Normally we think of high school as that place and organization where the student must learn the intellectual tools that are supposed to prepare him/her for working in the adult world. But teen movies tell us that the real learning in high school is social, and it involves trying to reach the highest status within one’s own gender and “scoring” with the most attractive person from the other gender.
Fairy tales are about extreme success. Applied to the modern life experience of high school, teen fairy tales show that even in a democracy, all people are not created equal. Some students have great beauty, wealth or athletic ability. Most don’t. But the first lesson in teen fairy tales – the hero’s self-revelation – is that while people aren’t created equal in talent, they are equal in rights, including the right to be treated with decency and respect.
The deeper lesson of these stories is how one learns to become a unique and moral individual. This element is easiest to see when the teen movie is done as a romantic comedy. The male hero’s goal is sex, preferably with the prettiest girl in school. But his need is to learn to leave his male friends and their reptilian views of all women behind and form a new community with one woman, who will show him the power and value of intimacy and actually help him find and take pride in his true individuality.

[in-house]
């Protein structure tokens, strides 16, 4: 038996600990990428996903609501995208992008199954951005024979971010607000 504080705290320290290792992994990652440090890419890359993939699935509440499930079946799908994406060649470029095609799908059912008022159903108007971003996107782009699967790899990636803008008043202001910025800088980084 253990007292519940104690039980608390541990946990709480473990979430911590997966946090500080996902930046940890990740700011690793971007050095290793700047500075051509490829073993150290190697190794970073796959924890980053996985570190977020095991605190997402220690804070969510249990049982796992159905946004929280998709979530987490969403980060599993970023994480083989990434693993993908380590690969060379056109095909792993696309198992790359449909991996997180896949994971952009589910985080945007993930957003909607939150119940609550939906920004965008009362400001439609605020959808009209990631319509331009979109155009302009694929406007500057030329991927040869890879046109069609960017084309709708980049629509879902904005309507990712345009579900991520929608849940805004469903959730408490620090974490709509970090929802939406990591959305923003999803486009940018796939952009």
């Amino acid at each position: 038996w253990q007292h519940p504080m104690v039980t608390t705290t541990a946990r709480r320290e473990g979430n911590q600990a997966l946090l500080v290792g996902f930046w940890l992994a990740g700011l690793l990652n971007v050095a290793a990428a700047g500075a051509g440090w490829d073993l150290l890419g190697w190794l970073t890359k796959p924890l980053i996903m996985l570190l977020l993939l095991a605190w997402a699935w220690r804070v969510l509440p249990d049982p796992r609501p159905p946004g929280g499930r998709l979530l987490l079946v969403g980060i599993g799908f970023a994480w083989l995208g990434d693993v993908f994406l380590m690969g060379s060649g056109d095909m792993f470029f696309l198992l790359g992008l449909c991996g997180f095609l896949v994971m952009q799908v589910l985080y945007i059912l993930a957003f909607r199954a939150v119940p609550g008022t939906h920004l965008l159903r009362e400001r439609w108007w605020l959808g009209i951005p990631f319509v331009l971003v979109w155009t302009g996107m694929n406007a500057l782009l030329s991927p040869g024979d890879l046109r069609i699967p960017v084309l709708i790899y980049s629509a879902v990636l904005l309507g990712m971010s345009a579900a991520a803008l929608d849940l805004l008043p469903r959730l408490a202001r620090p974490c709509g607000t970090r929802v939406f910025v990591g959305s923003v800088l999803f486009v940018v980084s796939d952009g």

The lead female in teen romantic comedies has usually been the beautiful object of affection for the boy. Or, in a slight variation, she appears to be a nerd but is really a beauty underneath. In true fairy tale form, the ugly duckling turns out to be a princess.
Especially in teen romances of the last ten years, the heroine has erased the classic distinction between the smart outcast and the pretty bimbo. Instead, the outcast and the pretty girl are one and the same. Most prominently in Legally Blond (a teen movie even though it’s set in law school), the lead is both smart and pretty. This girl embraces her great looks and femininity and is proud to use her unique strengths as a woman. She is often opposed by other beautiful teenage girls, but they are petty, jealous, glammed-up and lack the one trait that the lead has always had, compassion.
These teen love stories are often about the difference between true class and false class. False class comes from looks and money. True “class” comes from character. These stories say it is okay to want beauty and money in life and to try to get them, but you have to go after them in a decent way.
If you want to write a coming of age movie, focus on modernizing the fairy tale form. Connect the story to one or two genres to pay the genre dues that Hollywood demands. But above all, transcend the form. As you can see, the teen movie has a long history, so you must tell your story in a unique way to have any chance of standing out from the crowd.